Nov 29, 2010

Man Previously Convicted Of Murder Arrested In Fatal Shooting

Yet more violent crime resulting from Connecticut's sentencing practices for repeat offenders.. If  I was prone to making puns, I would say that our State's sentencing practices are criminal.

This murderer, or I should say multiple murderer, as it would now appear, was convicted in 1993 for murdering another man and yet here he was clearly out of prison, free to kill yet another person. I'd be interested to know exactly how long Perez had been out before being arrested for this murder and what other crimes, if any, he has committed in the interim.

And just an aside here; why wasn't taking someones life worth at least twenty years in prison in 1993?

Since there was no mention of Perez being on Parole when he arrested for this recent murder, it has probably been a number of years since he's been out.  I can predict with pretty much certainly that the 93 murder case was plea bargained, as plea deals have been the preferred adjudication method for violent crime in Bridgeport Ga2 Court for quite some time. If there was a deal,t this means is that Perez likely  received a much lower sentence than what he would have, should have, received for any murder conviction.

By the very nature of the "deal," charges are dropped down a level or two, and in the case of multiple charges, other charges are dropped entirely, never to be seen again on that criminals official record.
The results of this can be dangerous; inappropriate lesser sentences, lowered criminal charges leading to misleading and inaccurate criminal records, records that fail to illustrate the criminal's true potential for future violence..

As well the plea deal model for serious crime has long wreaked havoc with our Parole Board and their infamously less than- scientific-parole determinations. We've all heard about the disastrous affects of the ill advised early release parole of Joshua Komisarjevsky, co-accomplice believed to be the mastermind of the crimes against Michaela, Hayley and Jennifer Petit. But be assured that the same parole issues have been behind many other crimes committed by inappropriately paroled offenders.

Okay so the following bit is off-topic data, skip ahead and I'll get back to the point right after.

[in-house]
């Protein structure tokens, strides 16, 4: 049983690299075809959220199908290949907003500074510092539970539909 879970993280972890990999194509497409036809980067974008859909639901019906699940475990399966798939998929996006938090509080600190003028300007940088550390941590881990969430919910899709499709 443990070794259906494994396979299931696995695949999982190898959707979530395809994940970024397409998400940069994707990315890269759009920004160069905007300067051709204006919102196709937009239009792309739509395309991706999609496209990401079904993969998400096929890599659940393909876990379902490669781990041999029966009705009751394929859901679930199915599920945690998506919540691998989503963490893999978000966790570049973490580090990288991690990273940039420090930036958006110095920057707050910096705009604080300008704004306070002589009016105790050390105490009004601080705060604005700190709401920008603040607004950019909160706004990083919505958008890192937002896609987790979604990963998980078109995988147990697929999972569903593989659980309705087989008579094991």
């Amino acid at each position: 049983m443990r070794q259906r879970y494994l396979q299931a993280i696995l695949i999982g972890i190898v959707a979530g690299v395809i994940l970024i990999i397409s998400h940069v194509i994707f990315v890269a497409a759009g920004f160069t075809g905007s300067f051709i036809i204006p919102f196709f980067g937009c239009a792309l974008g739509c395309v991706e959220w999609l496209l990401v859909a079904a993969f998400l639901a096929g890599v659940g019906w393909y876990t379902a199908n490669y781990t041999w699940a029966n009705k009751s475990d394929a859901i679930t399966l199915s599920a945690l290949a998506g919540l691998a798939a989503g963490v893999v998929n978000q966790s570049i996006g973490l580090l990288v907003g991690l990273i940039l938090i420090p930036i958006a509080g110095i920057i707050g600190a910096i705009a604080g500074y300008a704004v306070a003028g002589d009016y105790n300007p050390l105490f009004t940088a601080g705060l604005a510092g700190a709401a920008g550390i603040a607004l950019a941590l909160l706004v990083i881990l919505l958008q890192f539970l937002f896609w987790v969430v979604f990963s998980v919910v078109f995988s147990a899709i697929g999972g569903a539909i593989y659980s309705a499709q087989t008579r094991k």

In the Petit case, several  errors within our justice system combined to create a perfect storm of sorts for one of the most brutal homicides that this state has ever seen. A computer based centralized criminal records system was approved in 2008 by the Connecticut Legislature in the wake of gaggle of state murders, all committed by repeat offenders released on early Parole.The system has yet to be implemented,  although the funding for it was supposed to be made available this year.

Plea Deals represent approximately 96% of  Connecticut's criminal case resolutions, They are not made for the reasons that one might think, such as the State having a "weak case,"  as depicted in shows like  Law and Order. No, what we've got in too many of our state's courthouses is rote plea bargaining, bbusiness as usual. The plea deals helps speed things up, move along the daily dockets, and most of all, avoid the need to go to trial.  After all, trials are time-consuming, especially in Connecticut, where our individual voire-dire practice has long been a  prohibitive factor in taking cases to trial. 

It has actually gotten to the point where the ownice is put upon the victim, if he or she must have justice, they are told to pursue such in civil court.

Needless to say, few victims of violent crime have the resources- or the wherewithal, in a post traumatic haze, to pursue a civil suit for the Justice that they did not receive in criminal court.. Not to mention reparations, where applicable. Often the offender has little to nothing to sue, and few attorneys are interested in obtaining an empty civil judgement for the notion of Justice or closure for a victim.

After an average of 9-12 months of fruitless continuances, "hearings" whereupon the perps attorney will ask the Judge for another 4-6 weeks to "review" said case, ie simply drag it out, increasing their billed court time in the process, the deal is officially made between prosecutor and attorney, behind closed doors.
The victim is typically left with his or her case watered down to some obsolete charge(s) that don't begin to resemble the crimes that were committed against them.